I started reading John Piper’s The Legacy of Sovereign Joy: God’s Triumphant Grace in the Lives of Augustine, Luther, and Calvin the other night. In his intro about the importance of studying the great saints of the past, Piper reminded me, through the words of Luther, how often I stop there and how insufficient that is. In his (and Luther’s words):
But let us be admonished, finally, from the mouth of Luther that the only original, true, and life-giving spring is the Word of God. Beware of replacing the pure mountain spring of Scripture with the sullied streams of great saints. They are precious, but they are not pure. So we say with Luther,
The writings of all the holy fathers should be read only for a time, in order that through them we may be led to the Holy Scriptures. As it is, however, we read them only to be absorbed in them and never come to the Scriptures. We are like men who study the sign-posts and never travel the road. The dear fathers wished by their writing, to lead us to the Scriptures, but we so use them as to be led away from the Scriptures, though the Scriptures alone are our vineyard in which we ought all to work and toil.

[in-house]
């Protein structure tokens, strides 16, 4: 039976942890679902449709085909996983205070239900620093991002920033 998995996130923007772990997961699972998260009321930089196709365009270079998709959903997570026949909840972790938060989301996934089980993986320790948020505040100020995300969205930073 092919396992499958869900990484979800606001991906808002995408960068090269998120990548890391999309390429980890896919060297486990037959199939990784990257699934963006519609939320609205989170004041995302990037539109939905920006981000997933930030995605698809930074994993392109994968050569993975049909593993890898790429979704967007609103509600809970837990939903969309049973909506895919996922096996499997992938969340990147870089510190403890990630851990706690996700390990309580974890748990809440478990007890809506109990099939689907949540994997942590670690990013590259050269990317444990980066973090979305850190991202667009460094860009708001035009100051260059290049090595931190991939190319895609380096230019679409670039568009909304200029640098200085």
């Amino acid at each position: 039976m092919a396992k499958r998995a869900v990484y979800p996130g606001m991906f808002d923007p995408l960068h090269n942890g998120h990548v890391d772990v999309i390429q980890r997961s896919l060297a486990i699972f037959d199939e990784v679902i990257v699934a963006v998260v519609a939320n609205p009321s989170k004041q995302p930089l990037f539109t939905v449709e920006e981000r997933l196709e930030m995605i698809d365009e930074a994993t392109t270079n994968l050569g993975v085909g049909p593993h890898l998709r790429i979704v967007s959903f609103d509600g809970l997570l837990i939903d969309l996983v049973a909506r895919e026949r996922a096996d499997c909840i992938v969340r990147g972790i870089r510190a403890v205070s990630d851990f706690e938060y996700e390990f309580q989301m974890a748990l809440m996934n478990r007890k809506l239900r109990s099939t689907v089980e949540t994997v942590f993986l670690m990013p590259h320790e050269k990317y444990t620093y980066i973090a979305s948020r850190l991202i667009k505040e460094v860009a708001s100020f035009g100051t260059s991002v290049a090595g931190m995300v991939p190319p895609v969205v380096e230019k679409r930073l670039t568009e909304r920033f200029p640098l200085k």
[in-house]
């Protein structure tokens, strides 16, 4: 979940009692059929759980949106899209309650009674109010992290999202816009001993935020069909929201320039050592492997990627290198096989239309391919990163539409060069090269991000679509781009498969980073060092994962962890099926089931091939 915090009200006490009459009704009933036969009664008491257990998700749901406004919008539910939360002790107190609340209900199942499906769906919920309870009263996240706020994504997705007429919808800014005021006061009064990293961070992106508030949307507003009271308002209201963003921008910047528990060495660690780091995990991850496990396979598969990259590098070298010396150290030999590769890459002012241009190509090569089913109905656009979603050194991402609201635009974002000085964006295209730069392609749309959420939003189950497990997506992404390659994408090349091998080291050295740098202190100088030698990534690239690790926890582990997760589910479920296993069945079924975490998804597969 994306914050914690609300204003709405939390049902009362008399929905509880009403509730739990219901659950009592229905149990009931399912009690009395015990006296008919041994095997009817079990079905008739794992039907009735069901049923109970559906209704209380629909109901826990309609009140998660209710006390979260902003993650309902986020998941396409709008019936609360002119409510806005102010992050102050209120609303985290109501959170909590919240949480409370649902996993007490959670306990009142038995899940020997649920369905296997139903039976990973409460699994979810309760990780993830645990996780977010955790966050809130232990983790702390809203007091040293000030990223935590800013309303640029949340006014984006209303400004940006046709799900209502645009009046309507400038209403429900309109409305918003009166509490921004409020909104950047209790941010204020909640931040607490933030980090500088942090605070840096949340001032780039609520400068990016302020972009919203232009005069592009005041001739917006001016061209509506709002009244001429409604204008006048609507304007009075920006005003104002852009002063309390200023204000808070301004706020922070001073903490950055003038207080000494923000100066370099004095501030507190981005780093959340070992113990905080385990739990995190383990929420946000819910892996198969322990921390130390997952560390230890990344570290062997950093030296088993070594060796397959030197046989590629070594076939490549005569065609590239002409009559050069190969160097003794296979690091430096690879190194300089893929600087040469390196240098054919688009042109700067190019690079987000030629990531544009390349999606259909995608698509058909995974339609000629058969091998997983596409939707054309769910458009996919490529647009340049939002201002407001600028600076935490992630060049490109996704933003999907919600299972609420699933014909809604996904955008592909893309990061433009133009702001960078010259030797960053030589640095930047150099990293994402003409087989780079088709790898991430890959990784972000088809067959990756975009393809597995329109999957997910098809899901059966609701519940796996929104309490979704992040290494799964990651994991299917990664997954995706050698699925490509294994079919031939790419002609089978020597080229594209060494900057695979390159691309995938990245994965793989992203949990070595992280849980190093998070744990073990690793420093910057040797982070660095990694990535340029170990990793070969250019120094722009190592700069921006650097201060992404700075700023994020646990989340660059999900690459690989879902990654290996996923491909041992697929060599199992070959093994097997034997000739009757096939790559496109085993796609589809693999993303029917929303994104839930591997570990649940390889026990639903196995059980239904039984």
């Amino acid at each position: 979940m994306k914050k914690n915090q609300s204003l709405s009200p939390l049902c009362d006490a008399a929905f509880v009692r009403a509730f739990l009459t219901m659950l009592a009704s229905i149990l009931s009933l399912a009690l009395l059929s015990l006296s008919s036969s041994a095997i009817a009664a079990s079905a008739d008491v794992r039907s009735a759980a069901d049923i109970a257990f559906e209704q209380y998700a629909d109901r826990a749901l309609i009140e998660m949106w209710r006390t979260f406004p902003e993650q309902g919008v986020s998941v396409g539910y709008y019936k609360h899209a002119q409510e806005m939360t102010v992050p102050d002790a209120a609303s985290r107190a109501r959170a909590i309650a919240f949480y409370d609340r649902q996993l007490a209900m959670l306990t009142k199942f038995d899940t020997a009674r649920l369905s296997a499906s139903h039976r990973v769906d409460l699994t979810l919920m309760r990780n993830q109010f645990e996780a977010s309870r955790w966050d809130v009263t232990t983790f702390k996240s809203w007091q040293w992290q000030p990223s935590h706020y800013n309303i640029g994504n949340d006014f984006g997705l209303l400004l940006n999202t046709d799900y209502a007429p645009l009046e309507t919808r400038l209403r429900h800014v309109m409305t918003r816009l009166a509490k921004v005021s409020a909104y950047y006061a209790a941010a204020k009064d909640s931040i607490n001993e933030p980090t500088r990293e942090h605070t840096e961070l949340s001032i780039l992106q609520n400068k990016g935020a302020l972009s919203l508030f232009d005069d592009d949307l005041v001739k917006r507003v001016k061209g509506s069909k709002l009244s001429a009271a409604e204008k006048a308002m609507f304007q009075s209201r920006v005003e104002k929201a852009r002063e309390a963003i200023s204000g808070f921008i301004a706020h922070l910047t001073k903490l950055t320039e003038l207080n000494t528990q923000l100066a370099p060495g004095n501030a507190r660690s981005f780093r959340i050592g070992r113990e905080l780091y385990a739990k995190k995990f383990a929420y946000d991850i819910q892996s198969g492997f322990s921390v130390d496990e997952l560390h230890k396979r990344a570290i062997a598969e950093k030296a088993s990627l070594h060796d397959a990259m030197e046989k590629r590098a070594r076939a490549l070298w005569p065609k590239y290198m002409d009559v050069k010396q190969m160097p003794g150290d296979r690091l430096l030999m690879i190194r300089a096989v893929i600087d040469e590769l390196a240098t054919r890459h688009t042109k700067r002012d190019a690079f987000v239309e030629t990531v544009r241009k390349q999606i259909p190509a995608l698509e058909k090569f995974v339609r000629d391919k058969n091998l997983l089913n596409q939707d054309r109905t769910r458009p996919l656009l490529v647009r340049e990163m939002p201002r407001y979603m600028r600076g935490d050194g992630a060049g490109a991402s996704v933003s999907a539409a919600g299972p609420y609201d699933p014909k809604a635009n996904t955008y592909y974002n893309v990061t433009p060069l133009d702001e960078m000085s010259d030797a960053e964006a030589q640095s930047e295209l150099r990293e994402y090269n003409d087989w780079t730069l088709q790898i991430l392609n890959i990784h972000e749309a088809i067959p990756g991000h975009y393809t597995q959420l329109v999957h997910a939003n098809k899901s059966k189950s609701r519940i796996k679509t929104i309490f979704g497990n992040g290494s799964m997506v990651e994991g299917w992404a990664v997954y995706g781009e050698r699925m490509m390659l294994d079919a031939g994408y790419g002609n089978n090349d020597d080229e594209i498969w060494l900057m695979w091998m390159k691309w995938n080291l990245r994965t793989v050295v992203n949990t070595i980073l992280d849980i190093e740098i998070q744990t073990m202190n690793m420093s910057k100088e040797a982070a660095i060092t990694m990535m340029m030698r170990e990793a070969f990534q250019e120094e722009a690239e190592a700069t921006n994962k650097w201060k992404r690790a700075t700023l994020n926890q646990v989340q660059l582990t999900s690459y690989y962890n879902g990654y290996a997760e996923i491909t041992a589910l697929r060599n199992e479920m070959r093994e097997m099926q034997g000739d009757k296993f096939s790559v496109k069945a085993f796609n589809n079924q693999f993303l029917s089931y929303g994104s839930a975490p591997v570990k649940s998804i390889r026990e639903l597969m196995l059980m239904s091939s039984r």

John Piper, The Legacy of Sovereign Joy : God’s Triumphant Grace in the Lives of Augustine, Luther, and Calvin (Wheaton, Ill.: Crossway Books, 2006), 37-38.
All too often I drink only from the sullied stream and ignore the pure mountain stream. May God have mercy and change my drinking habits.
Photo Credit: Horia Varlan